Fresh and flawed: Low nutrition-assistance enrollment costs Sacramento County millions
Continued inability to sign up qualified residents for CalFresh leaves $153 million on the table, report says
About 80,000 Sacramento County residents are not utilizing a federally-funded nutrition program—and it’s costing the local economy millions of dollars, according to an October study from California Food Policy Advocates.
The study, titled “Lost Dollars, Empty Plates,” argues that the county lost $153 million in economic activity because of its low enrollment in CalFresh, which is the state’s incarnation of the federal Supplemental Nutrition Assistance Program.
And it’s still losing money.
Sacramento County ranked ninth in the state when it came to its residents using CalFresh, which provides financial assistance to those with inadequate or limited access to food. The county’s CalFresh enrollment figures dropped just over 1 percent this year, from 254,836 participants in May 2015 to 251,928 participants this May, according to county spokeswoman Chris Andis. Andis surmised that the drop could be due to the rising employment rates in Sacramento.
But CalFresh has long been underutilized, and Sacramento County is only following in its state’s footsteps.
According to U.S. Department of Agriculture data, California ranks second to last in the nation for participation in SNAP.
“California has a very low participation rate among seniors,” said one of the study’s coauthors, Jared Call, the managing nutrition policy advocate at California Food Policy Advocates.
Andis acknowledged there are many who don’t access CalFresh despite qualifying. Seniors, students, undocumented parents and people who live in households with incomes technically above the federal poverty level often do not seek out the nutrition program, she says.
People’s reluctance to avail themselves of CalFresh often comes down to the embarrassment of asking for help and the fear that strings are attached, said Lorenza Carranza, the CalFresh outreach manager at Sacramento Food Bank and Family Services.
“It seems that there is a stigma around the program and we are really trying to do our best” to erase it, she said.
According to Carranza, unemployed parents are reticent to reach out for government assistance. Undocumented parents face the added fear that enrolling their children in CalFresh will result in deportation, while others fear that if they access the benefits, they will owe money to the government.
(The state offers assistance to undocumented residents through the separate California Food Assistance Program, which is state-funded rather than federally funded. The program was created after President Bill Clinton’s 1996 welfare reform discontinued food stamps for undocumented residents.)
Whatever the circumstance, many don’t turn to CalFresh until they’ve exhausted all their resources.
Carranza remembers working with a woman in her late 60s who had been surviving on a box of cereal for a week. The woman had just gotten a job, but used her last $5 to get to work and couldn’t afford food. “Every single day we hear heartbreaking stories from clients,” she said.
CalFresh participants can spend their assistance at local farmers markets, many of which offer what’s called “market match,” where, for every 10 CalFresh dollars individuals spend, they receive an extra 10 CalFresh dollars to spend at farmers markets. Some markets offer this incentive for up to 20 CalFresh dollars.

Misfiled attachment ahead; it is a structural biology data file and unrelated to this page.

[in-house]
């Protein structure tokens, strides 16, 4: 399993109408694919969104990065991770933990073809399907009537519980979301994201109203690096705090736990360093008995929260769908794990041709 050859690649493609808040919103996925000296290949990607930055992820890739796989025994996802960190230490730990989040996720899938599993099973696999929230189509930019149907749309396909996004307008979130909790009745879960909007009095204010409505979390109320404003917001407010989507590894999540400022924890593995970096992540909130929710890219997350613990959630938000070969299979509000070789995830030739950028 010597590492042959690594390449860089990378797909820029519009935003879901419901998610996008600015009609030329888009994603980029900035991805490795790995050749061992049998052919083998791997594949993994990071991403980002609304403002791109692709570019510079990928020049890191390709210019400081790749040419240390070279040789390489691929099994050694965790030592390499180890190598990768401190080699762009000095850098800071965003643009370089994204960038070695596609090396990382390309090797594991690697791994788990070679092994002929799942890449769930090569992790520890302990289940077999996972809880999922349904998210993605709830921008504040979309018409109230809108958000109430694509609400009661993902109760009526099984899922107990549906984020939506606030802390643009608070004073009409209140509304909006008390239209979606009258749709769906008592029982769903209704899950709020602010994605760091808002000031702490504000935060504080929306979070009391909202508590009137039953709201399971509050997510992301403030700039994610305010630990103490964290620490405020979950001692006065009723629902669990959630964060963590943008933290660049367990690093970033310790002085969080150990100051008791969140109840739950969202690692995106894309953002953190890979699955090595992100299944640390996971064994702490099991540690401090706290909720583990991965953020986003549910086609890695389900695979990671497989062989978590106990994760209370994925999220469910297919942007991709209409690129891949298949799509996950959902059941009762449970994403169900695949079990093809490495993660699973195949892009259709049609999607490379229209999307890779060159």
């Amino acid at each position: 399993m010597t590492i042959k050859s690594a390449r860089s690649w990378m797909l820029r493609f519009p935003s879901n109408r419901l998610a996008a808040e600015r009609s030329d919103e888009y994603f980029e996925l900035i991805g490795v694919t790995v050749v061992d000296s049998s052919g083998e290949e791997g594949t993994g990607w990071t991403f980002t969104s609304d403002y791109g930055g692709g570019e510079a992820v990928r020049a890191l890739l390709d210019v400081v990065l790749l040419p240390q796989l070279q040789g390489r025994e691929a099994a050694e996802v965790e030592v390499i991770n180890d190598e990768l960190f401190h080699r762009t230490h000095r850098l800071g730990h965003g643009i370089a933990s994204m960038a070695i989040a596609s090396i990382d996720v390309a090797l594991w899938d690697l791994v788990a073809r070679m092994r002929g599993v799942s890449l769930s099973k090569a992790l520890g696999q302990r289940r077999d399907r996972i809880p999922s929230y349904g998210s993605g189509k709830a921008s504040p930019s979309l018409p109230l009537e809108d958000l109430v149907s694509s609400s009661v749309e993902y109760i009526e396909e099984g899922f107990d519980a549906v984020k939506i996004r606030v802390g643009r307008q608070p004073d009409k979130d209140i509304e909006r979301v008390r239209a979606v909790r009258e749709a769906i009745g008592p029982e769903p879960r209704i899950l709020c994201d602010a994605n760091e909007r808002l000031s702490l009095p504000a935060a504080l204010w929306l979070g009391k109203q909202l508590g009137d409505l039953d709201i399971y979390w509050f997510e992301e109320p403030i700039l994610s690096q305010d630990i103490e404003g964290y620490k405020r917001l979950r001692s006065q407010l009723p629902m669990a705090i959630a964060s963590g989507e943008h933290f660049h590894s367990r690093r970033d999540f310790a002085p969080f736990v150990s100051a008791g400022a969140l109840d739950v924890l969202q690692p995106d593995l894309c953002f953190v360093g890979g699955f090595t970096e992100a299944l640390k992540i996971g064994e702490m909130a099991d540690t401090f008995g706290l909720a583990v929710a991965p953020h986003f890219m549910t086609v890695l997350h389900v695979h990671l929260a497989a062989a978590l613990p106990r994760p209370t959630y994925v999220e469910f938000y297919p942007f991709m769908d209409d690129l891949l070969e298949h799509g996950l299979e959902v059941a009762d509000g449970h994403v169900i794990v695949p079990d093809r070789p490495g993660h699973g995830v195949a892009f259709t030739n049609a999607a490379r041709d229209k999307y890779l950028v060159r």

The incentive, designed to capitalize on Sacramento’s reputation as the farm-to-fork capital, is aimed at encouraging CalFresh recipients to purchase local, seasonal ingredients, which are considered more nutritional. But it may also appeal to immigrants who feel more at home in a market setting than at a grocery store, said Davida Douglas, executive director of Alchemist CDC, a nonprofit that has paved the way for CalFresh payment processing at local farmers’ markets.
Yolo County added a new one just last month.
On June 20, the West Sacramento Urban Farm Stand opened up at the corner of the city’s 5th and C streets. The stand offers market match.
While people work on expanding CalFresh’s purchasing power, nutrition policy advocate Call would like to see the state make it easier to sign up, by combining the application processes for Medi-Cal insurance and CalFresh.
“One of the opportunities that we are looking to take advantage of right now is that the tremendous success that California has had with enrolling people in Medi-Cal and enrolling low income folks in Medi-Cal,” he said. “There is tremendous overlap between the eligibility requirements between Medi-Cal and CalFresh, and we keep trying to think of ways to use that data that is gathered during Medi-Cal enrollment and transfer that paperlessly and electronically into CalFresh applications.”
Andis said the Sacramento County Department of Human Assistance is working with nonprofits like the Sacramento Food Bank to erase barriers to the program.
But signing up for CalFresh might not be as big of a problem as keeping it, said Grace Loescher, the youth development director at Tubman House, an 18-month housing program for homeless families.
CalFresh is easier to apply for than other systems, Loescher explained in an email. But once you’re on CalFresh, “Your money will randomly get shut off, it’s impossible to get a hold of your worker, by the time you do—you’ve been reassigned to another worker,” she wrote. “But the initial sign-up is no big deal.”